Impeachment in the United States is an expressed power of the legislature which allows for formal charges to be brought against a high official of government for conduct committed in office. The trial or removal of an official is separate from the act of impeachment. Typically, the lower house of the legislature will impeach the official and the upper house will conduct the trial.
At the Federal level, the House of Representatives has the sole power of impeaching the President, Vice President and all other civil officers of the United States. Officials can be impeached for: "treason, bribery, or other high crimes and misdemeanors." The United States Senate has the sole power to try all impeachments. The removal of impeached officials is automatic upon conviction in the Senate.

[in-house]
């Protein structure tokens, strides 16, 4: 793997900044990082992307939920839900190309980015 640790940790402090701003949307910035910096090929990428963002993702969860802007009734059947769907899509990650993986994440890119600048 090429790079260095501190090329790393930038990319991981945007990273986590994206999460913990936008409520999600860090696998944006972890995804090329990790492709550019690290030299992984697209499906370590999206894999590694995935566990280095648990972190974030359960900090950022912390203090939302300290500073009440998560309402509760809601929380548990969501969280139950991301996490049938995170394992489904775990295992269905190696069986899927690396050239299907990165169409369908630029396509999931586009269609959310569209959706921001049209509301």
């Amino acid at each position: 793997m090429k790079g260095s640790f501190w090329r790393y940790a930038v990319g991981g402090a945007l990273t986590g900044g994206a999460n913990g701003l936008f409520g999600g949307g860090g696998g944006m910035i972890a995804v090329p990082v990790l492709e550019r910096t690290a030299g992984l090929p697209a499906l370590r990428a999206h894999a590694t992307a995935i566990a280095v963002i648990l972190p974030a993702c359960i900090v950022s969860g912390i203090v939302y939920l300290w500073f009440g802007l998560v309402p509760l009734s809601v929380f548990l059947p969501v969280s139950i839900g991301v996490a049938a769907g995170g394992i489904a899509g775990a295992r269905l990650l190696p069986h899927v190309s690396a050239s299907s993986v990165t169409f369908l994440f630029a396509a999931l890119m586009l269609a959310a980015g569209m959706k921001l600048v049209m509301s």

Impeachment can also occur at the state level; state legislatures can impeach state officials, including governors, according to their respective constitutions.
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